Positioned below and in substantial abutment with a final lens cover 6 of lens assembly 4, photolithographic apparatus 15 includes semiconductor wafer 2 supported by a workpiece support member in the form of a wafer chuck 12. Wafer chuck 12 preferably includes multiple vacuum ports 14 for securely maintaining wafer 2 in a specified position against its upper surface. In accordance with well known photolithographic processes, apparatus 15 and/or lens assembly 4 may be movable in respective parallel planes such as during a scanning or step and scan procedure.
Photolithographic apparatus 15 further includes a fluid container 5 positioned between lens cover 6 and the upper surface 11 of wafer 2. In accordance with the depicted embodiment, fluid container 5 comprises an enclosed, liquid impermeable membrane 7 containing a substantially transparent fluid 3. Forming a complete enclosure around the fluid 3, membrane 7 includes a bottom layer resting against the upper surface of wafer 2 and a top layer against which lens cover 6 abuts. Both membrane 7 and the fluid 3 contained therein preferably exhibit optimum light transmission characteristics (i.e. low absorption) at the wavelength used for the lithographic process. In one embodiment, fluid 3 comprises purified and degassed water having low light absorption characteristics and serving as an improved refractive medium compared with air, which is used in non-immersion systems. To minimize the possibility of bubble formation, the entire enclosed space of fluid container 5 is preferably occupied by fluid 3.
Any air gap, such as a gap between lens cover 6 and the top layer of fluid container 5 would reduce the effectiveness of the container 5 in enhancing imaging resolution. Therefore, and referring still to
In an important feature of the embodiment depicted in
Having flexibly extending skirt regions such as depicted in
Except for the fluid container 5, the aforementioned arrangement of features of photolithographic system 10 is intended to represent a broad category of lithography systems that may benefit from having a liquid with a high refraction index and low absorption being positioned between the light source and workpiece. Alternate lithographic systems, now known or hereafter developed, that may accommodate a liquid filled membrane between the workpiece and light source may be utilized without departing from the spirit and scope of the present invention.
By way or example and not limitation, the top, side, and/or bottom membranes of the fluid containers depicted in
With reference to
Referring now to
Photolithographic stage apparatus 30, including the open fluid reservoir, is movable as a substantially discrete unit with respect to lens assembly 4 such as during a scanning or step and scan process. In this manner, the embodiment shown in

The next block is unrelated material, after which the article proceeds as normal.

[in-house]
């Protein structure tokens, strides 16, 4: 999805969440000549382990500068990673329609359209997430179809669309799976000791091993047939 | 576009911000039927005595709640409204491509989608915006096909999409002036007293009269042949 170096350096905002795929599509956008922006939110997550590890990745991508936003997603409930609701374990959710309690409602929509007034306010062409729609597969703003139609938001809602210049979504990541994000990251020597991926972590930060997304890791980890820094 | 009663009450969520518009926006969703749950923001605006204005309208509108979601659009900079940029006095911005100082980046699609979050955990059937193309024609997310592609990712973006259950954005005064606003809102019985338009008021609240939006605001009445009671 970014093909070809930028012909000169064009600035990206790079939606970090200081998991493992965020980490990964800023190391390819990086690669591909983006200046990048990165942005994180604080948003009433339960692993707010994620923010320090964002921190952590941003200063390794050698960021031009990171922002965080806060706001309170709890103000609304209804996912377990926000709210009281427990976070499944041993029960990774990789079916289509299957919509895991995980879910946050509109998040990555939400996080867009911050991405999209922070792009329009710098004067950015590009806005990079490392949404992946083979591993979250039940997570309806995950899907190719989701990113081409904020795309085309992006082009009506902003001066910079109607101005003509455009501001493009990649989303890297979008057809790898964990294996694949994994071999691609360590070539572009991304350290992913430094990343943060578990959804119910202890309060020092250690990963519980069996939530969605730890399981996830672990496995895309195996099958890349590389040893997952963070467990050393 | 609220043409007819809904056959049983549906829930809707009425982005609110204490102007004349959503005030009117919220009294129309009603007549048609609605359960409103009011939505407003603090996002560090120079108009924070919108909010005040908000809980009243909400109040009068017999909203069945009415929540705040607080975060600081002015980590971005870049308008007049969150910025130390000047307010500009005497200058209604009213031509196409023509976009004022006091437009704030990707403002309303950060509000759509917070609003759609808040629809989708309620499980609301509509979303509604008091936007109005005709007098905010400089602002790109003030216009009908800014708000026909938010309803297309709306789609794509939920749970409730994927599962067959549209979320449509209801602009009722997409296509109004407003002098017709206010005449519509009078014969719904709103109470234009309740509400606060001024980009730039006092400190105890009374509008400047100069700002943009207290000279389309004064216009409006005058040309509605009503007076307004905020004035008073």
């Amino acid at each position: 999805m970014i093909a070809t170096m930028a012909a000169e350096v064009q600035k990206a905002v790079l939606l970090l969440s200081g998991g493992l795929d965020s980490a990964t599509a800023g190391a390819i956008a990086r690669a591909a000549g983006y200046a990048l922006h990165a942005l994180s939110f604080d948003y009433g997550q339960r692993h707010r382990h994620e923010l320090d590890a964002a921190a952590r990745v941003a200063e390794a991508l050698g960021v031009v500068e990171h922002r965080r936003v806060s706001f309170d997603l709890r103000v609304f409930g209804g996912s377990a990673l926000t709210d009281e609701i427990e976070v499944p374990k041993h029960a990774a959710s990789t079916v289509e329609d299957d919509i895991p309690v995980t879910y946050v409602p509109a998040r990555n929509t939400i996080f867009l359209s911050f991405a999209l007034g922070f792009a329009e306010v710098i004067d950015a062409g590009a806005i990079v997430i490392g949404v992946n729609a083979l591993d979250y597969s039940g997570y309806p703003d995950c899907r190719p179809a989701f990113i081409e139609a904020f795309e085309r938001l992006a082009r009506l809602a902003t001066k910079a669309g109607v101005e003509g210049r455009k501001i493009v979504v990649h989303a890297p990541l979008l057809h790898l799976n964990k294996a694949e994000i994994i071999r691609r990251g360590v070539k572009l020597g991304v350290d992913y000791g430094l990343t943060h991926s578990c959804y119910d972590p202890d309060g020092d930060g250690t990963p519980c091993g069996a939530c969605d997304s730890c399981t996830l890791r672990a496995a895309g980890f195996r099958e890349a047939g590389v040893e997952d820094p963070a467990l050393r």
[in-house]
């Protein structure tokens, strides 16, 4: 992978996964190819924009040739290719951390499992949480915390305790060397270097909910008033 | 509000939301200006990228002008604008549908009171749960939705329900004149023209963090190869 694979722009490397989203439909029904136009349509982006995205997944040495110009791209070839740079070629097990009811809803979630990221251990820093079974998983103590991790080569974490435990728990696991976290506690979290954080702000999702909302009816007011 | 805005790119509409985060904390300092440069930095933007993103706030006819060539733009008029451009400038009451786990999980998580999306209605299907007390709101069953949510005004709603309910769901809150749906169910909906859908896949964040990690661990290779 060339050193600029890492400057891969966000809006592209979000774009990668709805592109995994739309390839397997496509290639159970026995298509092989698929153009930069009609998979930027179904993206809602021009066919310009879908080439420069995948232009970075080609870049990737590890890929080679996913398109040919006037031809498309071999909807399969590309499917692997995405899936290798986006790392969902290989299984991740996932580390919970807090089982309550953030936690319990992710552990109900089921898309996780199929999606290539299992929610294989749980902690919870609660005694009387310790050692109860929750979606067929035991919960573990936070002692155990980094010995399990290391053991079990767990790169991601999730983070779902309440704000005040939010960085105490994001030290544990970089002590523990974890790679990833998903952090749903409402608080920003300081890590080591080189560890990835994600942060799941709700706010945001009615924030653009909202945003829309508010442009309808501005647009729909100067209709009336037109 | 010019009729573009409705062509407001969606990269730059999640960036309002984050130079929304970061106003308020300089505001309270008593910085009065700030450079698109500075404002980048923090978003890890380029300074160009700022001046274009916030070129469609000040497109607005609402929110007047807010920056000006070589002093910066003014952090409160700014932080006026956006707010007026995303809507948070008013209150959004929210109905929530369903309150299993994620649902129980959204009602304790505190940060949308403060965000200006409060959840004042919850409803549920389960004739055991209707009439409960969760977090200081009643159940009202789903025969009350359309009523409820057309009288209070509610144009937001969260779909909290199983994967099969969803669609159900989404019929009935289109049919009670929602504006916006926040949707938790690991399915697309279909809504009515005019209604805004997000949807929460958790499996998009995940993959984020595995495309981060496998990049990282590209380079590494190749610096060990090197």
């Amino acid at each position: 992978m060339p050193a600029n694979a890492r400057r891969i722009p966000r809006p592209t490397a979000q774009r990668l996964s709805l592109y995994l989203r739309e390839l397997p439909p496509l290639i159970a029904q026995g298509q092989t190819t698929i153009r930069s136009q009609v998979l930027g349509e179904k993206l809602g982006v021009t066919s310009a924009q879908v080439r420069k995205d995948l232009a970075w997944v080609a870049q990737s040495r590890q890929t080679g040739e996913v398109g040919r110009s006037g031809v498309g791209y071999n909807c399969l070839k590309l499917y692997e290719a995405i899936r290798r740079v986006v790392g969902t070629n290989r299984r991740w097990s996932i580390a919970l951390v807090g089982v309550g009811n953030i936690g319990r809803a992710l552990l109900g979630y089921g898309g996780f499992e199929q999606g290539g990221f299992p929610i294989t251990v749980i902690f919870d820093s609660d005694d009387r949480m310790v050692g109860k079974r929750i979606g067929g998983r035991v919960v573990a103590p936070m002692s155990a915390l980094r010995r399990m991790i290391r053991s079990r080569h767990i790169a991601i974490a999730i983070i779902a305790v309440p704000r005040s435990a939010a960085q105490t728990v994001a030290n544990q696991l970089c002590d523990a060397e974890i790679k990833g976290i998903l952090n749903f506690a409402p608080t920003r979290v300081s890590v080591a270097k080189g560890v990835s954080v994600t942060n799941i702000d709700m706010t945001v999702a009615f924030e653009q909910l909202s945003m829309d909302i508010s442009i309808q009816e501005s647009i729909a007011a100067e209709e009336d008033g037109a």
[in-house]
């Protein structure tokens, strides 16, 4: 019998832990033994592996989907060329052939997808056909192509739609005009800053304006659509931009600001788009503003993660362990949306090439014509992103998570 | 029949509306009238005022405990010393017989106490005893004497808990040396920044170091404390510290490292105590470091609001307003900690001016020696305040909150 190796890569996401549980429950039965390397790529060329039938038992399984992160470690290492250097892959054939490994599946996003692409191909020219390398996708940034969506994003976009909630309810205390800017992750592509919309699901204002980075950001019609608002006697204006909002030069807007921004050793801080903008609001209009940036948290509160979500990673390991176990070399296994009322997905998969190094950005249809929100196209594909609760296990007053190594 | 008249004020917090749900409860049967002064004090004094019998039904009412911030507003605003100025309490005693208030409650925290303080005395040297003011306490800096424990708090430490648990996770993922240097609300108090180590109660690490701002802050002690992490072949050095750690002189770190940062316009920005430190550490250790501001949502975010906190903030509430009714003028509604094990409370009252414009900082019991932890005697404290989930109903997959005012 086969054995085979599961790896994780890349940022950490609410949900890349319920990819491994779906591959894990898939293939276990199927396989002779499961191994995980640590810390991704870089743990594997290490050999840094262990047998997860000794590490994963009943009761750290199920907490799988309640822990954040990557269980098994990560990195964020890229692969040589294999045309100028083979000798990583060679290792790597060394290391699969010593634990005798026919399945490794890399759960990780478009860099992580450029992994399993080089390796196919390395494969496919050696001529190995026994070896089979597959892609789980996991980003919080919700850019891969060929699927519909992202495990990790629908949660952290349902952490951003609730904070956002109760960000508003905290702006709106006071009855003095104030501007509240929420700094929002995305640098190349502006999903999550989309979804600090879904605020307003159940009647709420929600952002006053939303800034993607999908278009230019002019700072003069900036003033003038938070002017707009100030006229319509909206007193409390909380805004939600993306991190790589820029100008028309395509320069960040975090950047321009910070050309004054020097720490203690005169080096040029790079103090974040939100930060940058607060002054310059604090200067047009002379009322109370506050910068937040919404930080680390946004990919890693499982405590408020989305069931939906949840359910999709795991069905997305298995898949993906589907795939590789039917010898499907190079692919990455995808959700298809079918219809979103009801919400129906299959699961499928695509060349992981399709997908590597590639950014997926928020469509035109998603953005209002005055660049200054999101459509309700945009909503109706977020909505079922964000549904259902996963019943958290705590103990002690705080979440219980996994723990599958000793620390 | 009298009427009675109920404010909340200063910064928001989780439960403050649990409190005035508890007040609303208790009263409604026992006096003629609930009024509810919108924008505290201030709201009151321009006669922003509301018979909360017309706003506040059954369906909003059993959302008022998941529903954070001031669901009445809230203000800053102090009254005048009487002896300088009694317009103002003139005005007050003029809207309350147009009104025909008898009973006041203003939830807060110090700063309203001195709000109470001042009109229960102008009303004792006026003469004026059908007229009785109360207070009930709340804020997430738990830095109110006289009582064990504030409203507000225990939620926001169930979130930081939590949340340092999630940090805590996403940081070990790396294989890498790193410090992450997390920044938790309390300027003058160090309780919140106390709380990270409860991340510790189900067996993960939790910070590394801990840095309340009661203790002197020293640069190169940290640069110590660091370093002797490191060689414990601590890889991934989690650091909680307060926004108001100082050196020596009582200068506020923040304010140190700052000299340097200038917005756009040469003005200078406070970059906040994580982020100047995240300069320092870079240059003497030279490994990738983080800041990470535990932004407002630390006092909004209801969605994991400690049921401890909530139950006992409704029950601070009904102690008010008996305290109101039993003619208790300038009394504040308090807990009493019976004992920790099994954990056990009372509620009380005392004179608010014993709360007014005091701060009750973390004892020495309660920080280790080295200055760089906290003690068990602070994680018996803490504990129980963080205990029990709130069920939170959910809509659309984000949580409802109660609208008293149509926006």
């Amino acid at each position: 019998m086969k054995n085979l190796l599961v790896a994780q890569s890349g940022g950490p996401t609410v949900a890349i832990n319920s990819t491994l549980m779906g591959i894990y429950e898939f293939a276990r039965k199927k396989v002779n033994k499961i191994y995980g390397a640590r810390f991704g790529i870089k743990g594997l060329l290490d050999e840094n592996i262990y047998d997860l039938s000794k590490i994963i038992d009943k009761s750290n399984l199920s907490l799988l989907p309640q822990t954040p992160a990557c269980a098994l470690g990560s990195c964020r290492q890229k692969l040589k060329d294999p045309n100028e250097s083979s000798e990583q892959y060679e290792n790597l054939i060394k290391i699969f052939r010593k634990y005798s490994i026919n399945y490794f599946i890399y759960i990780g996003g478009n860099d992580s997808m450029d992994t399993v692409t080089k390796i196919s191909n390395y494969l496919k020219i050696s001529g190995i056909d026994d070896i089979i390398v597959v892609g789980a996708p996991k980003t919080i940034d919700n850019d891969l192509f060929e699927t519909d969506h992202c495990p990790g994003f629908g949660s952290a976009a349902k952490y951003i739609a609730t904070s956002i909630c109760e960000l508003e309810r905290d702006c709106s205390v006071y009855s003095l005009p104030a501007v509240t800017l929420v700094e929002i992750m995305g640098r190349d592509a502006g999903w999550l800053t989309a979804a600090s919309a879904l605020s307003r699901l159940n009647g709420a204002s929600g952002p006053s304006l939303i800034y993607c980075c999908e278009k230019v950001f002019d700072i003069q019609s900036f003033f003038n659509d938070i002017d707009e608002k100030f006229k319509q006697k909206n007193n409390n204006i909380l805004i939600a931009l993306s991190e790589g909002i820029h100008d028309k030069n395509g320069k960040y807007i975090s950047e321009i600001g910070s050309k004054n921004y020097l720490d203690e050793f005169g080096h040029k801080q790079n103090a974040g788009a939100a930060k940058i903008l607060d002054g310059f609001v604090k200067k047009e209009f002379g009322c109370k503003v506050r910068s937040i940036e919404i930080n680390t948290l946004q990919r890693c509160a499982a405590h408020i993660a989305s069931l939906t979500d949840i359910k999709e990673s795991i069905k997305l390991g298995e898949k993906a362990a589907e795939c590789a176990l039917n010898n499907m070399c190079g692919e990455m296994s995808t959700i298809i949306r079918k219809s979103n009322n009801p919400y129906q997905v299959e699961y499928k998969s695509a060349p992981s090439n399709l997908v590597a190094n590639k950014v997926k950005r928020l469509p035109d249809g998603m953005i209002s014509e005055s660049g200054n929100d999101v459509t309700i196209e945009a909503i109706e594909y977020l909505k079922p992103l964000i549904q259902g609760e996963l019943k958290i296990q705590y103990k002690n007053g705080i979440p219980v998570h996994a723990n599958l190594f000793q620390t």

While this invention has been described in terms of several embodiments, it is contemplated that alterations, permutations, and equivalents thereof will become apparent to one of ordinary skill in the art upon reading this specification in view of the drawings supplied herewith. It is therefore intended that the invention and any claims related thereto include all such alterations, permutations, and equivalents that are encompassed by the spirit and scope of this invention.
|Cited Patent||Filing date||Publication date||Applicant||Title|
|WO2004093159A2 *||Mar 29, 2004||Oct 28, 2004||Derek Coon||Immersion lithography fluid control system|
|1||U.S. Appl. No. 10/707,894, filed on Jan. 21, 2004, entitled "Liquid-Filled Balloons for Immersion Lithography," by Mark C. Hakey et al.|
|Citing Patent||Filing date||Publication date||Applicant||Title|
|US8045137 *||May 14, 2008||Oct 25, 2011||Asml Netherlands B.V.||Lithographic apparatus and device manufacturing method|
|US8138486 *||Nov 6, 2009||Mar 20, 2012||Asml Netherlands B.V.||Lithographic apparatus and device manufacturing method|
|US20100044593 *||Nov 6, 2009||Feb 25, 2010||Asml Netherlands B.V.||Lithographic apparatus and device manufacturing method|
|U.S. Classification||355/30, 355/53|
|International Classification||G03B27/42, G03F7/20, G03B27/52|
|Cooperative Classification||G03F7/70341, G03F7/70808|
|European Classification||G03F7/70P2, G03F7/70F24|
|Mar 25, 2004||AS||Assignment|
Owner name: INTERNATIONAL BUSINESS MACHINES CORPORATION, NEW Y
Free format text: ASSIGNMENT OF ASSIGNORS INTEREST;ASSIGNORS:HAKEY, MARK CHARLES;HORAK, DAVID VACLAV;KOBURGER III, CHARLES WILLIAM;AND OTHERS;REEL/FRAME:015142/0427
Effective date: 20040324
|Nov 16, 2009||REMI||Maintenance fee reminder mailed|
|Apr 11, 2010||LAPS||Lapse for failure to pay maintenance fees|
|Jun 1, 2010||FP||Expired due to failure to pay maintenance fee|
Effective date: 20100411